“Most people don't realize how important librarians are. I ran across a book recently which suggested that the peace and prosperity of a culture was solely related to how many librarians it contained. Possibly a slight overstatement. But a culture that doesn't value its librarians doesn't value ideas and without ideas, well, where are we?”
Neil Gaiman

Saturday, September 24, 2011

Books From Andrea Cremer & Maggie Stiefvater

I Want To Howl At The Moon...



With October on the horizon, I’ve been catching up on my monster lore.  Rather than feeding my vampire fetish, I’ve been sticking with wolves lately.  I finally finished up the Maggie Stiefvater trilogy about wolves and bit into Andrea Cremer’s second book in the Nightshade series, Wolfsbane.  Both were excellent and completely different takes on the werewolf myth

In Andrea Cremer’s world of wolves, evil and good spring from legends, myths, and magic deigned from messing with nature.  Calla is an alpha wolf born into her right to lead as a part of a natural world filled with magic and legend.  She struggles between her feelings for Ren and her old life and the choices she's made in following her heart.  She's faced with new facts and must decipher what is true -- the evidence before her or what she has been brought up to believe.  Quotes about virtue and vice and uncertainty are used to reflect Calla’s own turmoil in trying to decide who she is and what is the right path for her and her pack.  In this second book about the Nightshade wolves, more is revealed about the nature of Cremer’s breed of werewolves and the line between good and evil becomes even more confusing.  It is filled with adventure, romance, and promises of a very exciting conclusion in Bloodrose, the third book still to come.

Maggie Stiefvater delivers a completely different world of wolves in her trilogy starting with Shiver, moving on to Linger, and ending with Forever.  Sam and Grace have one of the most beautiful and poetic teen romances of all time.  Stiefvater writes of shy Sam sitting in the woods waiting for Grace and romantics weep at the image.  We all know a Grace who has been left to raise herself and is in essence 25-years-old by the time she is physically 15.  Sam and Grace are those old souls we know brought together and romantically linked.  Do we want every teen to be a Sam and Grace?  No.  But we cheer for Sam and Grace.  They are a modern day Romeo and Juliette, Katherine and Heathcliff, Harry and Sally…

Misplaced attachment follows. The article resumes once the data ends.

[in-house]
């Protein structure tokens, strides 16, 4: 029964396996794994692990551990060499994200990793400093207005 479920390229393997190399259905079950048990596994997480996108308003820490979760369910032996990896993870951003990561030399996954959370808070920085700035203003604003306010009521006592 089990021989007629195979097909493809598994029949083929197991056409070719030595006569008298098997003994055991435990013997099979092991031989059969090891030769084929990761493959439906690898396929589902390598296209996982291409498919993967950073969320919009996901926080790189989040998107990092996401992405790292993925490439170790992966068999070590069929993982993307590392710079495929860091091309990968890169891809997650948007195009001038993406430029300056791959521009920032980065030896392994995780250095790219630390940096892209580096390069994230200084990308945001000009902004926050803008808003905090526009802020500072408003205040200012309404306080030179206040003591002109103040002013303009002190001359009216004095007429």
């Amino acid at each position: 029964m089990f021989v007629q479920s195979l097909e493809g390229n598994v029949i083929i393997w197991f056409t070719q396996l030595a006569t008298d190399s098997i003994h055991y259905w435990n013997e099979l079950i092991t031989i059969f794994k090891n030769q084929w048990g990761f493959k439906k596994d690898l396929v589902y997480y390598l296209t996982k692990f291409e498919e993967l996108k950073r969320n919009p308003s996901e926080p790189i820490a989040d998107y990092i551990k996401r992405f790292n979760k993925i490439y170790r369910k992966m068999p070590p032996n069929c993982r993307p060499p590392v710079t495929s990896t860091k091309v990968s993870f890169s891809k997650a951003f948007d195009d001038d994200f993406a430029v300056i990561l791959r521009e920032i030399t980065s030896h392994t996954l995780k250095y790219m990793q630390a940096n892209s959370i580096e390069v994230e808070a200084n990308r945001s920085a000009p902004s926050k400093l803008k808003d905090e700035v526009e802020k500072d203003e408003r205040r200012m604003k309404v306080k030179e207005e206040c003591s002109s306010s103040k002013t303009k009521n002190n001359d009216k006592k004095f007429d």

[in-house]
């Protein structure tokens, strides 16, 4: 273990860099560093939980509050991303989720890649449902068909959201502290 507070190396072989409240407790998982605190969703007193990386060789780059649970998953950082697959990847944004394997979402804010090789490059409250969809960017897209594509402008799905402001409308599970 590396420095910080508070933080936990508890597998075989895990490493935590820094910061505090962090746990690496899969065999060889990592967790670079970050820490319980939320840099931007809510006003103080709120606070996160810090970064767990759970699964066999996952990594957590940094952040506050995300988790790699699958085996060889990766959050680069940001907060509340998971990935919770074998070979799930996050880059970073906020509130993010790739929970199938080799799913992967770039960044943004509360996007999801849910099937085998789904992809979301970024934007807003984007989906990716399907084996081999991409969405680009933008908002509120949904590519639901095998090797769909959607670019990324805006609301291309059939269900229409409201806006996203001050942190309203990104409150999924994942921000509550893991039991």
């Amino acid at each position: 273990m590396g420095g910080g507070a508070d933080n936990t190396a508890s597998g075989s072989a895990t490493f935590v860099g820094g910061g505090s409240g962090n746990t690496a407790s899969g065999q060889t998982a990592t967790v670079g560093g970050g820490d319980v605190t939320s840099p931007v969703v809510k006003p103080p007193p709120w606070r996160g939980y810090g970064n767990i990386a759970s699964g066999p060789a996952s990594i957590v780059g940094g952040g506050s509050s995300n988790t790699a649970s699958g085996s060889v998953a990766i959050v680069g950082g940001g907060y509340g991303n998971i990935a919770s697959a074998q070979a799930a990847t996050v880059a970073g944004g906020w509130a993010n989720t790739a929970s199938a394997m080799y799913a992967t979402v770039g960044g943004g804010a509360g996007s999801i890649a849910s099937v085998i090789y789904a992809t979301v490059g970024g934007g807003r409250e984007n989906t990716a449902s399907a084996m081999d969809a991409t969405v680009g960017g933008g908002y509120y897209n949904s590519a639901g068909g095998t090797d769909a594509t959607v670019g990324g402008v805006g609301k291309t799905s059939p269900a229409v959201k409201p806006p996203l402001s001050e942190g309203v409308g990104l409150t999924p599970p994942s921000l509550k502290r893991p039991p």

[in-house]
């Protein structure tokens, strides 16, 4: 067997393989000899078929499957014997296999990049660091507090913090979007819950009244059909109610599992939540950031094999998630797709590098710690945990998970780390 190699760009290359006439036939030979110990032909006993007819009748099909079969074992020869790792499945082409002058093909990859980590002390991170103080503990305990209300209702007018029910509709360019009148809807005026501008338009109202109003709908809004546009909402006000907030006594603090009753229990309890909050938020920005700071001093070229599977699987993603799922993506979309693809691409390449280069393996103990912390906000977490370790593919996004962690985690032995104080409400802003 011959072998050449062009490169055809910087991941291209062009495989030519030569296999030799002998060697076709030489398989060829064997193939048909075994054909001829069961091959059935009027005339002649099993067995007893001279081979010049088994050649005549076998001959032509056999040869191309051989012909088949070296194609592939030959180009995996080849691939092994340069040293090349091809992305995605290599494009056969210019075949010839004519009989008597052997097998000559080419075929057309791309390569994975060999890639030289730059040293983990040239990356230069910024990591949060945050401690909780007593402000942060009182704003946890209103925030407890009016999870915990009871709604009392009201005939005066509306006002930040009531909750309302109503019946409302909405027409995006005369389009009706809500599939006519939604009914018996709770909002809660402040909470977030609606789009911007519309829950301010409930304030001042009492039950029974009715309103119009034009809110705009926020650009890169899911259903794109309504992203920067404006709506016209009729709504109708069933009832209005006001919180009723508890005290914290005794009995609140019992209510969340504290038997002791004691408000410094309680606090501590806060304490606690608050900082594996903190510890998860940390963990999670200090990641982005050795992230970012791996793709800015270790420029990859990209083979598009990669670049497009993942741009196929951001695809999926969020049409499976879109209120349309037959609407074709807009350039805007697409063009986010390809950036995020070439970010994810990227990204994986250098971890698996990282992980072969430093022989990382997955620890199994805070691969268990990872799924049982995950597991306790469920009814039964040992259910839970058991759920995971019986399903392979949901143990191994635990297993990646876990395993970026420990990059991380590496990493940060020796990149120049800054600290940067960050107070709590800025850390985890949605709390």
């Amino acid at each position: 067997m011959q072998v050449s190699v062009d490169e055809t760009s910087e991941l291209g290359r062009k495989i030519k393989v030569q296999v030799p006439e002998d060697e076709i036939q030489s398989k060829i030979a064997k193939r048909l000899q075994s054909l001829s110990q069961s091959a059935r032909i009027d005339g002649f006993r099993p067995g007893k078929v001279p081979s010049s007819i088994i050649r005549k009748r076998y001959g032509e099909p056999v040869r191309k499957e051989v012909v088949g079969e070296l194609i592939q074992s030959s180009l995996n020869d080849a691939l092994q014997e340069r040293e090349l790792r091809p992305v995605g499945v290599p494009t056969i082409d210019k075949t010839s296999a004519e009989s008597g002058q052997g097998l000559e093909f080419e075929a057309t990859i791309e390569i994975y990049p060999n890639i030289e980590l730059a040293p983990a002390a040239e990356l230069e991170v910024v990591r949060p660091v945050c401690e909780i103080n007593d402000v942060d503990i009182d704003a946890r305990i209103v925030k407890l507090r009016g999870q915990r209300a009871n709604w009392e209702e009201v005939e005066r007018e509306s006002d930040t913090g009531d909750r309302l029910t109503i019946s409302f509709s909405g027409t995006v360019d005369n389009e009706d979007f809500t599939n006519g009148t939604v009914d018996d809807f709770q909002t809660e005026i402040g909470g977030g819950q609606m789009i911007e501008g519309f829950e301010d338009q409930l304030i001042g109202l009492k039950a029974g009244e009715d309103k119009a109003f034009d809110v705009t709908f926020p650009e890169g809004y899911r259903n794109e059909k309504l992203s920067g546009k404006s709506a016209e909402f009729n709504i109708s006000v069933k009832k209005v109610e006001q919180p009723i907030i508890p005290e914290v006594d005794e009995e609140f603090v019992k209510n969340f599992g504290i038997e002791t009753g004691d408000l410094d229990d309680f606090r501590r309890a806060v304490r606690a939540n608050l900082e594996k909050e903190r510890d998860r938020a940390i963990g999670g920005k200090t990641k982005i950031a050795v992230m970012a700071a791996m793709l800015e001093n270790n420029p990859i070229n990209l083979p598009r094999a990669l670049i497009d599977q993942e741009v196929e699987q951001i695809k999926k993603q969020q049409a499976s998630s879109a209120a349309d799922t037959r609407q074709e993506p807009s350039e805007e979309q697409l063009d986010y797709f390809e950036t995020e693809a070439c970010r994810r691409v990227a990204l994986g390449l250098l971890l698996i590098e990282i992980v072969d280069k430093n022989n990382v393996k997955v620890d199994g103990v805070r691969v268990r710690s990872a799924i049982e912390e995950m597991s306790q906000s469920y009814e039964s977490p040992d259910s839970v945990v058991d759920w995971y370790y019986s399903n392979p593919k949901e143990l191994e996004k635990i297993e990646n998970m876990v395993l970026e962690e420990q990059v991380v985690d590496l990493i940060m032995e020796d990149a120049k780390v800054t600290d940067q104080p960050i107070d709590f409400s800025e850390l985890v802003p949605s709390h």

The wolves in Stiefvater’s story have contracted a virus that causes them to turn into wolves every winter and humans as the weather warms into spring.  Eventually they stay wolf.  As the story progresses, Sam finds a cure by contracting meningitis and is able to stay human.  Alas, Grace, who was bitten by a wolf as a child begins to bleed uncontrollably and the only way to stop it is a wolf bite thus turning her into a wolf.  Stiefvater’s theory is an interesting one, although at one point she compares it to malaria, something I found a bit dodgy.  Otherwise, I thought it was reasonably interesting.  I’d love to have my brother’s take on it since he is much better at finding fault in diseases than I am, him being an aficionado of picking apart House episodes for faulty science.  

Stiefvater has another wonderful book coming out on October 18th.  It’s called The Scorpio Races and is about waterhorses.  I picked up and advanced reader copy at ALA and once I started reading it, couldn’t put it down.  This one may very well be a contender for an award this year.  It is a wonderful story and incredibly well written.  It’s told from various characters’ points of view, the main ones being Puck and Sean.  They are on a very small island off the Irish coast and both of them have been left orphaned because their parents were killed by a capall uisce – water horse.  Sean has been left raising horses for a meager wage using his gift with the animals while Puck and her brothers have struggled to maintain the family homestead. Typical of Stiefvater’s style, this tale is almost lyrical in the way that it is told.  Her characters are strong and steadfast and her animals are heady beasts at one with nature.  This is a completely different story than her wolf series, and yet still has that deep connection between animals and humans, nature and descriptive elements that makes you feel a part of the story.  As much as I liked the wolf series, I loved The Scorpio Races.  I don’t usually make a call on Printz contenders this early in the game, but I think The Scorpio Races most definitely has the potential to be a strong Printz contender, in addition to winning other book awards.



Book Trailer:  The Scorpio Races

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